Former New Jersey Gov. James McGreevey, who resigned after revealing that he was gay, says culture is outpacing politics in the acceptance of people who are gay.
McGreevey, who is in Santa Fe this weekend to speak at a fundraiser for the Human Rights Alliance, called his decision to come out “one of the most painful but honest decisions of my life.”
Even though the revelation of being gay can hurt family and friends, McGreevey said Friday that people must learn at an early age to be open about their sexuality.
“Hopefully, this generation will be the last generation of American youth that has to choose between their heart and their career, between love and acceptance,” he said.
McGreevey also addressed comments made earlier this week by the Pentagon’s top general. Marine Gen. Peter Pace, the chairman of the Joint Chiefs, remarked that homosexual acts are immoral and said the military should not condone homosexuality by allowing gay personnel to serve openly.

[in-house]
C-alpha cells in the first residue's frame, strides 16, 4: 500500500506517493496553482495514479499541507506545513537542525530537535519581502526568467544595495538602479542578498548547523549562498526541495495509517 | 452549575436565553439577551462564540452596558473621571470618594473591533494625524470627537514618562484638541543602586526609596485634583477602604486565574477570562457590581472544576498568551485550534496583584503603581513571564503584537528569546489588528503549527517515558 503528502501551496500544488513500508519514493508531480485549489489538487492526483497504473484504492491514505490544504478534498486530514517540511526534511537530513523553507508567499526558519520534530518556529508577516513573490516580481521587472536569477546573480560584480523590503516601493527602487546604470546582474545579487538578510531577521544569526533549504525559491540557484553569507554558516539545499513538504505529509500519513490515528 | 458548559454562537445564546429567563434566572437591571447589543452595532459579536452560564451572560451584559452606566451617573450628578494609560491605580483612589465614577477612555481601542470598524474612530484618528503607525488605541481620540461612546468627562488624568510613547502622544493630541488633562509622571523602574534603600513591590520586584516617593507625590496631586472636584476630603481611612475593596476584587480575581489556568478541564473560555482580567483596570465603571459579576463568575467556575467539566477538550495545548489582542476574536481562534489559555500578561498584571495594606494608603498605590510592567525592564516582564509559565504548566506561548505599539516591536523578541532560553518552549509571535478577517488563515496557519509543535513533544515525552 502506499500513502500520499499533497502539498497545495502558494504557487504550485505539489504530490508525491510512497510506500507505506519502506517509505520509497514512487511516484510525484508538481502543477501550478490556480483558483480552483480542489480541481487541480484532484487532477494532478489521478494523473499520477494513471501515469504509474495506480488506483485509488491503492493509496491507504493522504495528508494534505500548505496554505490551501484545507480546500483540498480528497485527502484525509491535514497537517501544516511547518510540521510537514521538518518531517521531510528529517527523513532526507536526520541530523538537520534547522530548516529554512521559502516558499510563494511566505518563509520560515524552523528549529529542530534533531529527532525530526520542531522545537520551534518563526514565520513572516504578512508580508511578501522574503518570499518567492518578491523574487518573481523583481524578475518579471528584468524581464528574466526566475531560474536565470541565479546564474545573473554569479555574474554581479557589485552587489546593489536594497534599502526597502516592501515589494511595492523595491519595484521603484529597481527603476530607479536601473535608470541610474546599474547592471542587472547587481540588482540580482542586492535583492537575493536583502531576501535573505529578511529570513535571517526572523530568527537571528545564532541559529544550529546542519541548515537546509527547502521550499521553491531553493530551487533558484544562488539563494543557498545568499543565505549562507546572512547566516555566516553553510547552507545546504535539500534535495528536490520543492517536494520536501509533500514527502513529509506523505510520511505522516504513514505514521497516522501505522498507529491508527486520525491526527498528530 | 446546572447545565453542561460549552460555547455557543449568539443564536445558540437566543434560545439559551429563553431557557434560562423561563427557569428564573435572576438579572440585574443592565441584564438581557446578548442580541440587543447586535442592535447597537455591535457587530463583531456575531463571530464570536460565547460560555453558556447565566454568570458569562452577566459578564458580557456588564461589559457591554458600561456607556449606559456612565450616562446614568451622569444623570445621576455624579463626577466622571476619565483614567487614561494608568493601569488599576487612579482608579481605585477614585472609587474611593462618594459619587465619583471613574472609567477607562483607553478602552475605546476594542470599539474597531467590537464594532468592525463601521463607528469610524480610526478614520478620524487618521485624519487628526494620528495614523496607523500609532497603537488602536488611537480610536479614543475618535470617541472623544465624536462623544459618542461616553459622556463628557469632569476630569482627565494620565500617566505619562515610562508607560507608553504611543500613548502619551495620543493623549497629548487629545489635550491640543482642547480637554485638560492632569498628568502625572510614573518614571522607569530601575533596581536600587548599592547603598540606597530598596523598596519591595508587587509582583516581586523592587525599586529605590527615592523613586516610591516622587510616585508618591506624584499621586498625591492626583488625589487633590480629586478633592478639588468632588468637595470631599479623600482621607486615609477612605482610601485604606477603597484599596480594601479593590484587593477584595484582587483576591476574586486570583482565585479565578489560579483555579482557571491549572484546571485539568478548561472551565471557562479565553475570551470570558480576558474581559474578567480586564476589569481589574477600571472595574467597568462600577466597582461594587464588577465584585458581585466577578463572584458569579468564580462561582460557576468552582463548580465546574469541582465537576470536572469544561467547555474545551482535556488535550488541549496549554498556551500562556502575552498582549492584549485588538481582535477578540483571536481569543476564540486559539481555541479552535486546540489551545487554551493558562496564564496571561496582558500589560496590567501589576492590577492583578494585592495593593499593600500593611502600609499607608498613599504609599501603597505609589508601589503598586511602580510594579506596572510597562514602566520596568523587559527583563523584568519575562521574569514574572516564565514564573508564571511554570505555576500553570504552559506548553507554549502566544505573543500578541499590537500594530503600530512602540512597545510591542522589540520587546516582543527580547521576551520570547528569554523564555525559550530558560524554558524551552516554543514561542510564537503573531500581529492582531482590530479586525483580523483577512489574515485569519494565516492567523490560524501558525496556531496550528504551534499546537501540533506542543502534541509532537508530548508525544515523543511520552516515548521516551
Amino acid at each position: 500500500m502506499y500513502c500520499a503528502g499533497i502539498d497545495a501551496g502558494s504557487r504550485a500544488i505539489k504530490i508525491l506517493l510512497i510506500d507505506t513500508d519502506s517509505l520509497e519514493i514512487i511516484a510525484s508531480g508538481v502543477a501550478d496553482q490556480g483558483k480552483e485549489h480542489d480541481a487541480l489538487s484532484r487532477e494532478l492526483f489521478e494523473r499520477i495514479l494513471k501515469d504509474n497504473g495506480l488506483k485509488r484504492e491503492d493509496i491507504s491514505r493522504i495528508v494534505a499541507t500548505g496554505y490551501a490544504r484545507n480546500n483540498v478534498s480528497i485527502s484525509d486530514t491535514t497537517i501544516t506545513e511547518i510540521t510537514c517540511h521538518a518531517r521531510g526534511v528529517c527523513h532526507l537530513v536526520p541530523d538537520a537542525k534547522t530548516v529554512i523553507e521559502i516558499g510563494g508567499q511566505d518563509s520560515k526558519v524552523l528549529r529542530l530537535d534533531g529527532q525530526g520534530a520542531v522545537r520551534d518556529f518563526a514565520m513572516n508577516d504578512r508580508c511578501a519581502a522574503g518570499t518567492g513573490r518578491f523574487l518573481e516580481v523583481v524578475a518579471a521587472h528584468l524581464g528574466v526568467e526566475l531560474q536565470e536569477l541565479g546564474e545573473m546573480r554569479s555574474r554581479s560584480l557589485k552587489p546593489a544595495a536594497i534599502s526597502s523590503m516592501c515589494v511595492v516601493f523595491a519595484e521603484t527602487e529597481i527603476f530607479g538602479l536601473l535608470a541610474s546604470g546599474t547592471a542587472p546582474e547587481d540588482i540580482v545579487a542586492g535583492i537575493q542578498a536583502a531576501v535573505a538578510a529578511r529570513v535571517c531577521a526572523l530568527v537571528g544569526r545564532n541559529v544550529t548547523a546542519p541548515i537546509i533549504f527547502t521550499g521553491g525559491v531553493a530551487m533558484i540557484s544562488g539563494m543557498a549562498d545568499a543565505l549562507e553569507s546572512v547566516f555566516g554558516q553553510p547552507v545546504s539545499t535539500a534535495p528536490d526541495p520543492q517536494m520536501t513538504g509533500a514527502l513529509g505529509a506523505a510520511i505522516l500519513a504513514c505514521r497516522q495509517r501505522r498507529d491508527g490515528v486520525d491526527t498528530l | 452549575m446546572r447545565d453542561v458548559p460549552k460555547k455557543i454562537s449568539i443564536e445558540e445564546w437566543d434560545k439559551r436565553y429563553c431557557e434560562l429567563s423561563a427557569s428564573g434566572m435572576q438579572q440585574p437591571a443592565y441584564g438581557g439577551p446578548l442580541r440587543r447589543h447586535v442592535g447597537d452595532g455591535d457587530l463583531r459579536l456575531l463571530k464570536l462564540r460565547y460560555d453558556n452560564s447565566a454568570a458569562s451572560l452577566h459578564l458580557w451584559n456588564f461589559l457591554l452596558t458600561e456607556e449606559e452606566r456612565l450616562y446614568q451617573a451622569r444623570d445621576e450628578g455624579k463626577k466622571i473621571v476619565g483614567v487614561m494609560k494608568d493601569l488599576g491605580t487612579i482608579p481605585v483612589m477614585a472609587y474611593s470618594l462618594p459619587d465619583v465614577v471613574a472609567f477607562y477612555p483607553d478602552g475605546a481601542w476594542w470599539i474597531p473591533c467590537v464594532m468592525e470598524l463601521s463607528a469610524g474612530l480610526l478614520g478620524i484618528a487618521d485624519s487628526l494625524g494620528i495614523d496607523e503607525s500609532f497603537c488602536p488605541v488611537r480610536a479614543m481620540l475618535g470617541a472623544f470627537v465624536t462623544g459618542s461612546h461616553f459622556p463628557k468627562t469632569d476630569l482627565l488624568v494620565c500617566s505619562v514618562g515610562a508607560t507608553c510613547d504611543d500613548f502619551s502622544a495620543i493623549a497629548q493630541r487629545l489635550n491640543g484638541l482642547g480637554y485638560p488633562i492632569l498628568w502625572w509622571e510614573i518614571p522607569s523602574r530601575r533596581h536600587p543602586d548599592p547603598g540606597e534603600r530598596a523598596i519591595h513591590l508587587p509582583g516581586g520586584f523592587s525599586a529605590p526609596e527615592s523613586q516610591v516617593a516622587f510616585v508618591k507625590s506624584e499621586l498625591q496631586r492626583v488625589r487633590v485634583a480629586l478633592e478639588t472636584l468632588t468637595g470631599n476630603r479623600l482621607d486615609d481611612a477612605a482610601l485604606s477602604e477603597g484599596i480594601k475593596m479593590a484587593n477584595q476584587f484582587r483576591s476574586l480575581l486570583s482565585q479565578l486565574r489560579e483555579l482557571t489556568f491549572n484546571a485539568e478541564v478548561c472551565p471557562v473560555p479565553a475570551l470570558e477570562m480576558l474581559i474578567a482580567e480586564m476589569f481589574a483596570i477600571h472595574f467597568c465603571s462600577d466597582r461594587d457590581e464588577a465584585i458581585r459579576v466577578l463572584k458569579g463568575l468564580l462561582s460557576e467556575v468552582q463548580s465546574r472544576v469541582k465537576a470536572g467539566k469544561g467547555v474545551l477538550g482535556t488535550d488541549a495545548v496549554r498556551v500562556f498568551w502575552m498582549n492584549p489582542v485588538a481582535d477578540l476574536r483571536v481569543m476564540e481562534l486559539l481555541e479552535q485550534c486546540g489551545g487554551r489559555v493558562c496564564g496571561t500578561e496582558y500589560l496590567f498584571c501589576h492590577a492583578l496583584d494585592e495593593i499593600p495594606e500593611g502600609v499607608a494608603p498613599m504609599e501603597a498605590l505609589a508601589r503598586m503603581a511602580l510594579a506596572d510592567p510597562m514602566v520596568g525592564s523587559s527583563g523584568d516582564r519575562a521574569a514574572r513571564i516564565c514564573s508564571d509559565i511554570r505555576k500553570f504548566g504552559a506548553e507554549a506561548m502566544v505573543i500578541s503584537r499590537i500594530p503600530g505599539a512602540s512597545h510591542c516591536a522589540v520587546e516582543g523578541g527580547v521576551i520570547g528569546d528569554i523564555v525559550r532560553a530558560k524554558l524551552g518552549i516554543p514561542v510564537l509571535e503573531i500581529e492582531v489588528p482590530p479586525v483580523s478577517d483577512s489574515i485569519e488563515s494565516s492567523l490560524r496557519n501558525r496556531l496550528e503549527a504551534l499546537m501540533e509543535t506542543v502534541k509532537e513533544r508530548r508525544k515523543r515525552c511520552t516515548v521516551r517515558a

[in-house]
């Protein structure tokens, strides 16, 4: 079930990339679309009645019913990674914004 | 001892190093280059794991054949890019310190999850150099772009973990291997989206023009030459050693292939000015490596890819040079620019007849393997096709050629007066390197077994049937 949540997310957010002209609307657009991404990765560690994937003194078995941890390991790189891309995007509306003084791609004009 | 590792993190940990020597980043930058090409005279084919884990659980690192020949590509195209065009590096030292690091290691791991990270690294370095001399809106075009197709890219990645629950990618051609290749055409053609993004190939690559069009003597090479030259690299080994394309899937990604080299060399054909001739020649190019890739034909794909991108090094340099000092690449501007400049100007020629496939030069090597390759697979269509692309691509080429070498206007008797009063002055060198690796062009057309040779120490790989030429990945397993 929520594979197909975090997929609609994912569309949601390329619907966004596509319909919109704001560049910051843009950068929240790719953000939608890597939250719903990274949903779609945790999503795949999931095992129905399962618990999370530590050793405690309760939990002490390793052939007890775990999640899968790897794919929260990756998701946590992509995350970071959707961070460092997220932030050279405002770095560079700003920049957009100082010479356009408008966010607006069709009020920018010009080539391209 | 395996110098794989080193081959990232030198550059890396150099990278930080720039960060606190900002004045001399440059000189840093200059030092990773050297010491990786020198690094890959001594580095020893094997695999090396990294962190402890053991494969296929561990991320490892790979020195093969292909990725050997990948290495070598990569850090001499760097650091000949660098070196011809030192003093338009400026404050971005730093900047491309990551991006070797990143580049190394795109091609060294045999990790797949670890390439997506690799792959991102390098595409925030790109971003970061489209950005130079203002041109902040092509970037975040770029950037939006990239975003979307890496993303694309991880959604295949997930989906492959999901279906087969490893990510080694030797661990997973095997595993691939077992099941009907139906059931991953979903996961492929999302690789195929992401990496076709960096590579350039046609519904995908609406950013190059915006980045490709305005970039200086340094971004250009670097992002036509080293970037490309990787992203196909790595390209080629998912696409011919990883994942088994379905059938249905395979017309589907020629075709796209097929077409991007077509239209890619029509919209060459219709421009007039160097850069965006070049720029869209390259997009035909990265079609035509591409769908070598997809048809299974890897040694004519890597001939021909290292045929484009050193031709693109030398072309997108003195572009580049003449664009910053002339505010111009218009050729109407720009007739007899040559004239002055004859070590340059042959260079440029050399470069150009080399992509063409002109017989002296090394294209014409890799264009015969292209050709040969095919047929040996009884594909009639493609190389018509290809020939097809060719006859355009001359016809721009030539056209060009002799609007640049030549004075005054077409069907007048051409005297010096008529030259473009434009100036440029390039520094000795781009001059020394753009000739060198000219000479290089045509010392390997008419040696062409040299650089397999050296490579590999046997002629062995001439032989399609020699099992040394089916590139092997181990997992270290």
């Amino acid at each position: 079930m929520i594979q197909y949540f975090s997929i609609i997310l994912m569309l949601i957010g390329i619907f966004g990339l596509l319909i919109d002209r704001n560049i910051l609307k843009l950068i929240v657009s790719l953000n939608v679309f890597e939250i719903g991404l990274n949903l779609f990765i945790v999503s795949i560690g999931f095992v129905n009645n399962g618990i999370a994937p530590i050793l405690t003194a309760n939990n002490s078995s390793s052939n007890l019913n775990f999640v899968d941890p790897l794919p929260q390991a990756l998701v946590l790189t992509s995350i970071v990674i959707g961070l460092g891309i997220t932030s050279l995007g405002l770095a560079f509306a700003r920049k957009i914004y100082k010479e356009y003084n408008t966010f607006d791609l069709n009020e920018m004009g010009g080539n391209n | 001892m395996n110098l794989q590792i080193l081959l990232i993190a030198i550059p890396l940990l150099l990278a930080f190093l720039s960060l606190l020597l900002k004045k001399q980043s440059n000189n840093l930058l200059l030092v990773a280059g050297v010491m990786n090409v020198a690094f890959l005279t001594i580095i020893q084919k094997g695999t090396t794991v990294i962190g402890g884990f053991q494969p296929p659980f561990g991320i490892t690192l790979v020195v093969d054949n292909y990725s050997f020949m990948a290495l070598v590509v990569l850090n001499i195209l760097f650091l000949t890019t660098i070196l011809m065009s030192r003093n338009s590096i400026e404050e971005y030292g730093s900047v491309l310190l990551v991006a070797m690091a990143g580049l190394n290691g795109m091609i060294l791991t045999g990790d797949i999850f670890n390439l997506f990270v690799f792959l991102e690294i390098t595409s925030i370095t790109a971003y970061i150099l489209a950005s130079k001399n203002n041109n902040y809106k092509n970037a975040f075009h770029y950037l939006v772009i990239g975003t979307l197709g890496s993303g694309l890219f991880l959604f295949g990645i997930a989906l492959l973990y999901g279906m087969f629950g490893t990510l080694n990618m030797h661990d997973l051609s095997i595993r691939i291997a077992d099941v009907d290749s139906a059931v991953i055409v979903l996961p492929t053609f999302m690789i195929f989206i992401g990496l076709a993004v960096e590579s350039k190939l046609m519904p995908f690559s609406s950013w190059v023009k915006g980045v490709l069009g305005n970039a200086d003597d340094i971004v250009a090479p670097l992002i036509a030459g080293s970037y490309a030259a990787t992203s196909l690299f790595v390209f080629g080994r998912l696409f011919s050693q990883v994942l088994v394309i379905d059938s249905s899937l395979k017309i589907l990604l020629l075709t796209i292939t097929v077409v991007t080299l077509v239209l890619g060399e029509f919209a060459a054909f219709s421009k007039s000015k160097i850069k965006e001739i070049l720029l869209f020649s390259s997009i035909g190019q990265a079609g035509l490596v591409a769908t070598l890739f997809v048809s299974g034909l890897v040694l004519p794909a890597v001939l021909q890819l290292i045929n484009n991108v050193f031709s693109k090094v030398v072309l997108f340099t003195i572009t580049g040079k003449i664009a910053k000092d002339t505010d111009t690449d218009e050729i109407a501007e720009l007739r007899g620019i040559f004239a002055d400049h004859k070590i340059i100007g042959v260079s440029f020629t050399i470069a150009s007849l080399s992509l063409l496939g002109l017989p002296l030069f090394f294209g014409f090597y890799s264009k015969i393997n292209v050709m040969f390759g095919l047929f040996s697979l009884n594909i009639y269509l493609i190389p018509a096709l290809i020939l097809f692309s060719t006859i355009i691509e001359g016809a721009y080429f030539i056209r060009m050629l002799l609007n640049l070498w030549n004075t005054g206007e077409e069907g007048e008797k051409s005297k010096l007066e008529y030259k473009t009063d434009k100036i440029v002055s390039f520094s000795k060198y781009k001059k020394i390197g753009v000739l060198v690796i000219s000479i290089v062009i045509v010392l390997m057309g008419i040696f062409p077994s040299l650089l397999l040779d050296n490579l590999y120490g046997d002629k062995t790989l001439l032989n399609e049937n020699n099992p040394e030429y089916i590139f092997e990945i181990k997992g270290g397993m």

“Gen. Pace’s remarks were so terribly unfortunate, not only because that’s what he believes but the notion that don’t ask, don’t tell actually encourages people to be less than honest, less than open, less than transparent,” McGreevey said.
On Thursday, Gov. Bill Richardson—who is running for the 2008 Democratic presidential nomination—also criticized the “don’t ask, don’t tell” policy.
McGreevey, also a Democrat, called Richardson a “progressive voice.”
Asked if he was endorsing Richardson’s bid for the presidency, he said it’s “too early in process.”